Treatment of spontaneous esophageal rupture can be either non-operative or operative. Nonoperative treatment is best for patients with a contained perforation and the absence of clinical mediastinitis [10, 11]. Such therapy usually includes targeted drainage, intravenous antibiotics, nasogastric decompression, and enteral nutrition. Patients who are either unstable, have clinically significant mediastinitis, or a non-contained rupture, generally require surgery. Guidelines for operative intervention in Boerhaave's syndrome, are based upon perforation size and amount of adjacent contamination . When the rupture is larger than 1 cm with considerable mediastinal contamination, the recommended treatment is T-tube controlled esophagocutaneous fistula, which allows esophageal drainage and promotes healing of the surrounding structures. With amore severe case of rupture, thoracotomy with direct repair may be necessary. Less invasive techniques such as video assisted thorascopic surgery (VATS) , endoscopic clipping , and placement of endoluminal stents  can serve as alternatives to thoracotomy.
A 53-year-old Caucasian male with a history of heavy nonsteroidal anti-inflammatory drug (NSAID) usage and chronic alcohol abuse presented to the emergency room with a four-month history of dysphagia, 45-pound weight loss, coffee-ground vomitus and upper abdominal pain. Physical examination was normal, except for nonspecific epigastric tenderness, as were routine laboratory studies including CBC, chemistries and liver function studies. Although chest X-rays showed only mild perihilar consolidation, esophagogastroduodenoscopy (EGD) confirmed the presence of a large, intrathoracic, cystic structure, partially filled with necrotic debris, arising from a large entry orifice just above the gastroesophegal junction. Computed tomography (CT) of the chest demonstrated bilateral pleural effusions, pneumomediastinum, and a 6.7 cm diameter, fluid-filled diverticulum extending from the esophagus into the posteromedial left hemithorax, Fluoroscopy, performed during injection of barium through a nasogastric tube positioned in the distal esophagus, showed contrast extravasation from the distal esophagus into this cavity in the left chest.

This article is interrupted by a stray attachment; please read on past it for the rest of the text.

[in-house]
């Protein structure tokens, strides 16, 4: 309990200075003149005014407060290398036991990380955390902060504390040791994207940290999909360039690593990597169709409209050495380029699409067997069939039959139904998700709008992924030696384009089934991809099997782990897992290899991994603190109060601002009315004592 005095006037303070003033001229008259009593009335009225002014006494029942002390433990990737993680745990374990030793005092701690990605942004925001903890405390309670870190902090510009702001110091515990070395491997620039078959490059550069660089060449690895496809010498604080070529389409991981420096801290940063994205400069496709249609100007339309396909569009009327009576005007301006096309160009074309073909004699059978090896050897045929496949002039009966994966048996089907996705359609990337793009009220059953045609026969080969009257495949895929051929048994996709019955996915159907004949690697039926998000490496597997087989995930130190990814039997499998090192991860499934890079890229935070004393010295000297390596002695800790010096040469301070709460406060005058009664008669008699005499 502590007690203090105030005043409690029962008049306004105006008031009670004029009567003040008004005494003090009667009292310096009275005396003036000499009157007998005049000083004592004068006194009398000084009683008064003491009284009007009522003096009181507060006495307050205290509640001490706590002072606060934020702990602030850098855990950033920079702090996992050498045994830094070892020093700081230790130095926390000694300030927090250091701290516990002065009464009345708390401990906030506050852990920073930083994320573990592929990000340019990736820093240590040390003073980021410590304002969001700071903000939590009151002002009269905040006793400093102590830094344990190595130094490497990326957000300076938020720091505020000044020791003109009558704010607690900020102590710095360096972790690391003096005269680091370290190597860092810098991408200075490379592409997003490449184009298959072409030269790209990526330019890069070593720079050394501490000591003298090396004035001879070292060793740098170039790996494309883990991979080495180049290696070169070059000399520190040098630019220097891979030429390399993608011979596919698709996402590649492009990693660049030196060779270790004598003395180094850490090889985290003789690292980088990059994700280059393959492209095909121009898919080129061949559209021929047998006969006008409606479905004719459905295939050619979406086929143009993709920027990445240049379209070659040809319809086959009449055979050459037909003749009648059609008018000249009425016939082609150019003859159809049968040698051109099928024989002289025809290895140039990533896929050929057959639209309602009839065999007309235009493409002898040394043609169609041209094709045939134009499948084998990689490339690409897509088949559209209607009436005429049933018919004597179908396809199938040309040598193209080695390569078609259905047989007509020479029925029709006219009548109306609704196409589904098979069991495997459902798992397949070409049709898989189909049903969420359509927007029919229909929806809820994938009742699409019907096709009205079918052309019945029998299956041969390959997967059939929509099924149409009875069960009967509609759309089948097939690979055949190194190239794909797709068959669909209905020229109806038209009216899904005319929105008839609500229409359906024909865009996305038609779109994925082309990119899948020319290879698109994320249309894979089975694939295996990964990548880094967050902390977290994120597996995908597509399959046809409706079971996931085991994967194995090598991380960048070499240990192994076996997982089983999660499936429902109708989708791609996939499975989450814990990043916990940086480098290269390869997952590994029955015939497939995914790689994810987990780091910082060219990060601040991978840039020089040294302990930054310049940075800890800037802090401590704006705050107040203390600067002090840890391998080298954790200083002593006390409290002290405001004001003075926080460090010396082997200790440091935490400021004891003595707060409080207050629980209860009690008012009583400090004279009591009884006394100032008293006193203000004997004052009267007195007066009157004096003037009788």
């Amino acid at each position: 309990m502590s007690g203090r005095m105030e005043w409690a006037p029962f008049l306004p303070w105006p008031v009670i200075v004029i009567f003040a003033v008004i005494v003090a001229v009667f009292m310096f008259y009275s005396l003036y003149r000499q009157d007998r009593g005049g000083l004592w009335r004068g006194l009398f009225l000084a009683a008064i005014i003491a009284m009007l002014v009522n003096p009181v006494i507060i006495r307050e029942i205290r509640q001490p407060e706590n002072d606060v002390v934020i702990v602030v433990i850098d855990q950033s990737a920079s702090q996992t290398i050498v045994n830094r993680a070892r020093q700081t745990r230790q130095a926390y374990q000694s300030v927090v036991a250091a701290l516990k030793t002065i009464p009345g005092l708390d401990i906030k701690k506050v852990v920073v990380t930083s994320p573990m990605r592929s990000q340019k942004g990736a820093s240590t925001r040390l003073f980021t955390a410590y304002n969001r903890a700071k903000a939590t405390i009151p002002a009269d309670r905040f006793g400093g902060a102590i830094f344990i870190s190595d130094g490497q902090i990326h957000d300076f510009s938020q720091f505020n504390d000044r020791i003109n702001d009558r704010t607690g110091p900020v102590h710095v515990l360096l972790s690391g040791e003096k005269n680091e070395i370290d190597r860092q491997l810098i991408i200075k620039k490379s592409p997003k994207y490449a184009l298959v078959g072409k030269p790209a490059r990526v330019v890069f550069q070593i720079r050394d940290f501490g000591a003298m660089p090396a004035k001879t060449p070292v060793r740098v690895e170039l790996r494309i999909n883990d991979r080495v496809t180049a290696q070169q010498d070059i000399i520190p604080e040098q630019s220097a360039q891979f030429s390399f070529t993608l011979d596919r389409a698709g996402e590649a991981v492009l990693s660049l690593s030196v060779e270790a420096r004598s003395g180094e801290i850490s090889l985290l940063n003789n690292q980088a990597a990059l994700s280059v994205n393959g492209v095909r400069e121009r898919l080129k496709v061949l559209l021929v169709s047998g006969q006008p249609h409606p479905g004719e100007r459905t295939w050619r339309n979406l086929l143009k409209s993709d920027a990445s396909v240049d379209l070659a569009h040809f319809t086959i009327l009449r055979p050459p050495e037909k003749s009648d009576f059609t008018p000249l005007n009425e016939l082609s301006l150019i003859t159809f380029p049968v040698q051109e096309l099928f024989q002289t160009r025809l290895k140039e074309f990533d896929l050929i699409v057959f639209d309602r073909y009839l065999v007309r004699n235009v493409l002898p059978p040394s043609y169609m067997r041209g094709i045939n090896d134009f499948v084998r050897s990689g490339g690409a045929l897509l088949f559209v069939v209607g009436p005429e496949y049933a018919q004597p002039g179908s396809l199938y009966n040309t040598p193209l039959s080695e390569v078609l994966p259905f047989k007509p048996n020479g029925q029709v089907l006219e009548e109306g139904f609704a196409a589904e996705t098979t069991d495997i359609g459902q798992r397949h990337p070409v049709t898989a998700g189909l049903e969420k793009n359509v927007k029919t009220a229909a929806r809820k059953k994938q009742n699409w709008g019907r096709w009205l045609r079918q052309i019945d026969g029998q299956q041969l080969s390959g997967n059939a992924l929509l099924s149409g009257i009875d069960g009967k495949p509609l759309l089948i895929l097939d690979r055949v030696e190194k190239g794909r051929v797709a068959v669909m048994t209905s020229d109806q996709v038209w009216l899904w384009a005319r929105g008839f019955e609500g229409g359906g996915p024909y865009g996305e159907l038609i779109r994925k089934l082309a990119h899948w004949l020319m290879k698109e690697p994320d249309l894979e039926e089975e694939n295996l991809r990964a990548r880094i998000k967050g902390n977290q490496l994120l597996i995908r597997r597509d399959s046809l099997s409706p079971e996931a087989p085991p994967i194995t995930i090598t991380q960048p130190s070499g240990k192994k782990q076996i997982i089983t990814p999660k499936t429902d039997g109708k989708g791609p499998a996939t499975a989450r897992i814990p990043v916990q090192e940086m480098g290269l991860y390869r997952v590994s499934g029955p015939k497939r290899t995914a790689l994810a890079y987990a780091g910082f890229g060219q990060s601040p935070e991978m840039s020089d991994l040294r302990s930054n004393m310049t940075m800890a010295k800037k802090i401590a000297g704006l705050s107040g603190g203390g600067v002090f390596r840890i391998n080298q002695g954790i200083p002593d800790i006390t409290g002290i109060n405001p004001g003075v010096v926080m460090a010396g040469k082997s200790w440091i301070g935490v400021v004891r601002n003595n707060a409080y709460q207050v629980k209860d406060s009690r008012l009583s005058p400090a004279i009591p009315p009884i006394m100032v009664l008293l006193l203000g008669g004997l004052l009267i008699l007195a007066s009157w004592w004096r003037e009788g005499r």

The patient was treated with targeted drainage, intravenous antibiotics, nasogastric decompression, and enteral nutrition. However, he became septic two days after the EGD, and required emergency thoracotomy with distal esophagectomy following several days later. After ashort term of ventilator support and parenteral nutrition, he was weaned off of fboth, and was discharged with a PEG tube for enteral feedings, and is currently being evaluated for esophagostomy reversal.
While a spontaneous esophageal rupture usually presents in an acute setting, it can also present in a subacute or chronic manner as well. Similarly, though patients usually have symptoms of vomiting, chest pain, tachycardia, and tachypnea, a patient with Boerhaave's Syndrome may also present with non-specific complaints and no major physical findings. Due to this diverse range of presentations, the diagnosis of Boerhaave's Syndrome can be difficult, and effective treatments are often delayed. Thus, the diagnosis of Boerhaave Syndrome must be considered in any clinical setting in which a patient presents with a highly suspicious history with or without specific complaints.
Written informed consent was obtained from the patient for publication of this case report and accompanying images. A copy of the written consent is available for review by the Editor-in-Chief of this journal.